It wasn’t long ago that virtual reality still felt like something of a distant future – a technology far beyond our grasp and nothing more than an idea seen in science fiction films. But in 2012, the Oculus Rift was announced via a Kickstarter campaign and later released to the general public. In the preceding decade, virtual reality headsets have become significantly more accessible, popular, and, most importantly, affordable.
With the platform’s user base growing by a significant margin, it’s not surprising to see more and more big-name properties and franchises make their leap into the virtual world. Properties such as Star Wars, Resident Evil, and The Walking Dead have all released games supporting virtual reality, though that’s merely scratching the surface of what’s out there. One category of video games that hasn’t been too prevalent on VR is historically-based games. With historical games typically being very focused on immersing players, we can’t help but ask why there are so few historical VR games.
Historical Games Would Flourish in VR
It’s really a shame that there aren’t more historical VR video games, as the genre would flourish in the new entertainment medium. Virtual reality is all about immersing the user into the game world, and many history buffs play historical games for that exact reason. Historical gaming franchises like Assassin’s Creed, Civilization, and Age of Empires are popular because they successfully allow players to roleplay as and interact with historical figures and worlds, and bringing these worlds into a VR space would further enhance these experiences.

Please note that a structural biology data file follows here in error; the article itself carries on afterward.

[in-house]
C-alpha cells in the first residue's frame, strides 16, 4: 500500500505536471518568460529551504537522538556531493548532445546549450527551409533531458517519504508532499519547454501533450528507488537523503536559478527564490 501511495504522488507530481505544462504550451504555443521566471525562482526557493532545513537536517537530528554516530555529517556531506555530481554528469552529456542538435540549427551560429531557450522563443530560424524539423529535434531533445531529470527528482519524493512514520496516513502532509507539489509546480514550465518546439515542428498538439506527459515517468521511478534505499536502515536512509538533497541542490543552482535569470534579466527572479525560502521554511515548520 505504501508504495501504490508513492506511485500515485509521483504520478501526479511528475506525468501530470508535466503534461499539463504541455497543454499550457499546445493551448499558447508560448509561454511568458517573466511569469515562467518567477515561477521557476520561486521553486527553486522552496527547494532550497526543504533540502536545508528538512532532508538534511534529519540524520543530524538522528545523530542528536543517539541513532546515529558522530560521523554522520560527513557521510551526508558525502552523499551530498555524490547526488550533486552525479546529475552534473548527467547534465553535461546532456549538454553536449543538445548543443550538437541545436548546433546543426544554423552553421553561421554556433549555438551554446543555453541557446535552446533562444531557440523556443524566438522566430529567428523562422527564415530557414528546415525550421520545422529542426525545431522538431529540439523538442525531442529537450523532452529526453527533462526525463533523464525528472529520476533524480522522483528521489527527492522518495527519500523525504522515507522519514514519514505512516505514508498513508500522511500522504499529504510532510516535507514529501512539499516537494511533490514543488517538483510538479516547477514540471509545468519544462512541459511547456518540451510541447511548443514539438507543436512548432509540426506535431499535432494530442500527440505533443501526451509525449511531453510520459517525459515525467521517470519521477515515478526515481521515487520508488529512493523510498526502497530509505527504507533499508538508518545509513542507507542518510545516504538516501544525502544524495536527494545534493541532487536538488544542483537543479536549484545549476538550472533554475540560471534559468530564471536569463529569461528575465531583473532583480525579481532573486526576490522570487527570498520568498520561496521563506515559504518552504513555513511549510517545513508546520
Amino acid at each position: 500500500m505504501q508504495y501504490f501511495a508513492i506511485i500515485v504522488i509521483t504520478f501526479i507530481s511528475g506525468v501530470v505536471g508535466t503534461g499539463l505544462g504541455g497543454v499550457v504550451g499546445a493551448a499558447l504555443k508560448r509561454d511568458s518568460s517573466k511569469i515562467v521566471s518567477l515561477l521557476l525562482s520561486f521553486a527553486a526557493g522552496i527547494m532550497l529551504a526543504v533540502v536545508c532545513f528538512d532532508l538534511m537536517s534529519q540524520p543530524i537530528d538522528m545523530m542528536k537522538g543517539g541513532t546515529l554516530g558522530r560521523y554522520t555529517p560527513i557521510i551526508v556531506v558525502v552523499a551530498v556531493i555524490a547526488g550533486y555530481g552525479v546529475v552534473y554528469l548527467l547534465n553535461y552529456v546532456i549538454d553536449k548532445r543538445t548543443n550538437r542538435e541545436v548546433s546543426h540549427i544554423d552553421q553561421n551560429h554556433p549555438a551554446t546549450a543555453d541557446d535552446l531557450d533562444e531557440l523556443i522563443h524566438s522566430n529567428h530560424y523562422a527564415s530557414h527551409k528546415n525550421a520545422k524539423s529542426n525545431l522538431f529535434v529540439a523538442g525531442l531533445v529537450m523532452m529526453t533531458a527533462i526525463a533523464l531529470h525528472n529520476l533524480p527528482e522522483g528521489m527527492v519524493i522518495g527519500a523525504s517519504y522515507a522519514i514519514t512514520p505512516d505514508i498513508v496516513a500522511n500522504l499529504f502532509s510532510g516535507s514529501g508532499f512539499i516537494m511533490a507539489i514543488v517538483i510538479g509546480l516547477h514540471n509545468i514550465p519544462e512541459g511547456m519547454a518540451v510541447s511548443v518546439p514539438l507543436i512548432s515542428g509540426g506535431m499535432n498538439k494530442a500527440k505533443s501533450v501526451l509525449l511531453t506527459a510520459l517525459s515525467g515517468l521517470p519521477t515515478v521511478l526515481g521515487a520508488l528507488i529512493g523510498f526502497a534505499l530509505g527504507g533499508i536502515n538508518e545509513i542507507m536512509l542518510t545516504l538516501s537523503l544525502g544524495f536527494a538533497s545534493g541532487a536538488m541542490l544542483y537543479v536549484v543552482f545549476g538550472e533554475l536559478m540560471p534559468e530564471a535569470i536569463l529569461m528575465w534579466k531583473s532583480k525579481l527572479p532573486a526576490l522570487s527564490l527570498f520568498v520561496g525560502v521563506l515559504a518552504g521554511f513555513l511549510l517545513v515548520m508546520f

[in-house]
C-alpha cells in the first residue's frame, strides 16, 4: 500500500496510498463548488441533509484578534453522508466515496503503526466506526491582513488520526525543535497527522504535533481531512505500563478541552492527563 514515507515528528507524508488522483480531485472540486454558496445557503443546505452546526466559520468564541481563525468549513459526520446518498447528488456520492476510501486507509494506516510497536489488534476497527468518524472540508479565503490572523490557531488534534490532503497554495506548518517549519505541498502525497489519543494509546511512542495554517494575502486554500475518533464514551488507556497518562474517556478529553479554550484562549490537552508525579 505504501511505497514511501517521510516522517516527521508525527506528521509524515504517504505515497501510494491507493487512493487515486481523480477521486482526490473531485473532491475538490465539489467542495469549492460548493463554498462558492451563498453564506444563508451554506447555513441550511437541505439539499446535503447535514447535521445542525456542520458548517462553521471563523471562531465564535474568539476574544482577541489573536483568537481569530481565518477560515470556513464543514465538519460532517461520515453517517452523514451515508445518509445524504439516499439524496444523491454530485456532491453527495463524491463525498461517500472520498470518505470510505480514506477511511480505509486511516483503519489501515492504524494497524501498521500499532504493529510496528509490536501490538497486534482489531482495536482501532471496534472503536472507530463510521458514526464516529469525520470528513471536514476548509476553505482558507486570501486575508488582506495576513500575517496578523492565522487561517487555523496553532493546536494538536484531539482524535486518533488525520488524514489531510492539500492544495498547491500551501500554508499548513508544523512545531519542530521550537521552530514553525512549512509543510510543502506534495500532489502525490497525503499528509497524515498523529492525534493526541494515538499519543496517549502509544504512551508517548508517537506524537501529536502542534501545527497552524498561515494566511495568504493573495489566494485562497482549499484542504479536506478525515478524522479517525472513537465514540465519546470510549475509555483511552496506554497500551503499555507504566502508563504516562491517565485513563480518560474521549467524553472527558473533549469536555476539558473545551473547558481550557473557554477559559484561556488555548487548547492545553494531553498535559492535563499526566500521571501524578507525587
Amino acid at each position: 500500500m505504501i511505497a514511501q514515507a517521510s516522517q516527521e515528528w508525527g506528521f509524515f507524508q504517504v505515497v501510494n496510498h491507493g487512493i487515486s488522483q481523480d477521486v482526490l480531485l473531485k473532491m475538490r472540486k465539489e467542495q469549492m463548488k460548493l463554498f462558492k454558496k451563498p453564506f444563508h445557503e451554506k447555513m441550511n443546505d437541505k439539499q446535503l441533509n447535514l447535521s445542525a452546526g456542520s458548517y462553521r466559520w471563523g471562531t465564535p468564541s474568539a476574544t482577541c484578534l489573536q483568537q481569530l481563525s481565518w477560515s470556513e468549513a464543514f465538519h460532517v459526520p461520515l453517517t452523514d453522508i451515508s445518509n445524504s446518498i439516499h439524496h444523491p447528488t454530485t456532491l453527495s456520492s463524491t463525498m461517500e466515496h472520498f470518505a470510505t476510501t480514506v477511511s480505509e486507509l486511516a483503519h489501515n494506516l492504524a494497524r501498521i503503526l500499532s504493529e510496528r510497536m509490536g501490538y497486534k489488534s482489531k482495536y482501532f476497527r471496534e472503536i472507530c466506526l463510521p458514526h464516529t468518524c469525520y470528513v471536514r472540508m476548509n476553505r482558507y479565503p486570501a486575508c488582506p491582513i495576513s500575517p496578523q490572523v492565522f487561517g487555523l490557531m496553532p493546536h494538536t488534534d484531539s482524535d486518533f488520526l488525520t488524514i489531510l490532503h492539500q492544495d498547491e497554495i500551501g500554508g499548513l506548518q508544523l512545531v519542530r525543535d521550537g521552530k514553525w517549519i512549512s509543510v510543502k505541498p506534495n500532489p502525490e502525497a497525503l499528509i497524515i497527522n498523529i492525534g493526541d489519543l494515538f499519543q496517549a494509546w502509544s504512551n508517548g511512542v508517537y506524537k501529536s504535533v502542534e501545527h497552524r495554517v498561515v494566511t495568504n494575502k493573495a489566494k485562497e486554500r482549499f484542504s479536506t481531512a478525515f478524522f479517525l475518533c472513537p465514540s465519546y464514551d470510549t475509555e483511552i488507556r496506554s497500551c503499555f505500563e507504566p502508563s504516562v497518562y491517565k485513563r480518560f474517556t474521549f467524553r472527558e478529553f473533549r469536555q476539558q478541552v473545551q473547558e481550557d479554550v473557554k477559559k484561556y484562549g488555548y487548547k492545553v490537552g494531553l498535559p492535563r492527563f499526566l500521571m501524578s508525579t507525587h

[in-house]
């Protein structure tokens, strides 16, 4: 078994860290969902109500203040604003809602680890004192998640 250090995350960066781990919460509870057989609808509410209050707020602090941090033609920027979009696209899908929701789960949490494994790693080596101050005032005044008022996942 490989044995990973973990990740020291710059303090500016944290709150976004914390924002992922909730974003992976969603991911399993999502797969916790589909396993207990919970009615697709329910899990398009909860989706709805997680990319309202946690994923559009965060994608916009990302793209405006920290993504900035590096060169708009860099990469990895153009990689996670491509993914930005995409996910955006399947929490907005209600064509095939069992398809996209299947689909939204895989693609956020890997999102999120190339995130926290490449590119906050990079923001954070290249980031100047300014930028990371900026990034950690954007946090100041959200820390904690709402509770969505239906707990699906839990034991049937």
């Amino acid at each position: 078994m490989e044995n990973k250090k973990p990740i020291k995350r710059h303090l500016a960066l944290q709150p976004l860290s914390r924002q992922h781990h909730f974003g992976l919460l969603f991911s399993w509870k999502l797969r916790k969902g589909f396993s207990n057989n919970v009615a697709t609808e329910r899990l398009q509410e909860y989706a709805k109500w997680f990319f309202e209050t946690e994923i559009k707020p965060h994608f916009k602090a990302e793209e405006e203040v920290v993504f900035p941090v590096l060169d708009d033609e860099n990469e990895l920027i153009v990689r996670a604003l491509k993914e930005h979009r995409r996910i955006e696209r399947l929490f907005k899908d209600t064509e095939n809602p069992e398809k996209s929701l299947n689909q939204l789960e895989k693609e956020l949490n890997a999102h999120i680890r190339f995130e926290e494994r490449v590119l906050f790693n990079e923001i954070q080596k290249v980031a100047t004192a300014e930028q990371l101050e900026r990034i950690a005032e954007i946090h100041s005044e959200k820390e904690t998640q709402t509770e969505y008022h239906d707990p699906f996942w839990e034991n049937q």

Though there isn’t a ton of variety yet, there are a few historical VR games out there that gamers can check out today. Some of the best include Titanic VR, Anne Frank House VR, and Medal of Honor: Above and Beyond. Even though their numbers are few, the historical VR games that do exist only further illustrate that virtual reality is the perfect place for historical video games. Each of the games mentioned are all excellent experiences and deserve to be played if you’re a fan of those historical events and periods.
Franchises That Would be Perfect for VR
It’s a bit disappointing that there aren’t more virtual reality games with historical roots. The release of a VR-exclusive title from the classic WW2 franchise, Medal of Honor, makes us wonder why there aren’t more war shooters on the platform. Historical shooters Call of Duty and Battlefield feel particularly long-overdue for VR installments, and we would love to see the former appear in some way or another. Perhaps one of Call of Duty’s older entries could receive a VR port.
Another franchise that we feel would fit perfectly as a VR game is the Assassin’s Creed franchise, and Ubisoft recently revealed it would be bringing the time-bending series into the virtual space. Considering the fluidity that comes with VR, we can see scaling buildings, engaging our hidden blade, and launching onto a nearby guard – all without breaking our stride. Taking a trip into the Animus feels natural with virtual reality, and we hope that Ubisoft follows through with its promise.
A New Way to Experience History
All-in-all, there are so many historical gaming franchises that would benefit from added VR support. Gamers and history buffs alike would surely love the ability to explore popular periods like Ancient Egypt, Feudal Japan, Early America, and so much more through a view of a VR headset. This new entertainment medium would not only allow deeper immersion for gamers, but it could also help us better understand history and allow us to experience first-hand what it may have been like to live through those eras of history.
At Epoch XP, we specialize in creating compelling narratives and provide research to give your game the kind of details that engage your players and create a resonant world they want to spend time in. If you are interested in learning more about our gaming research services, you can browse Epoch XP’s service on our parent site, SJR Research.
(This article is credited to Ben Price. For as long as he can remember, Ben has always loved playing, discussing, and writing about video games. Since receiving his B.A. in English, he now writes about them for a living.)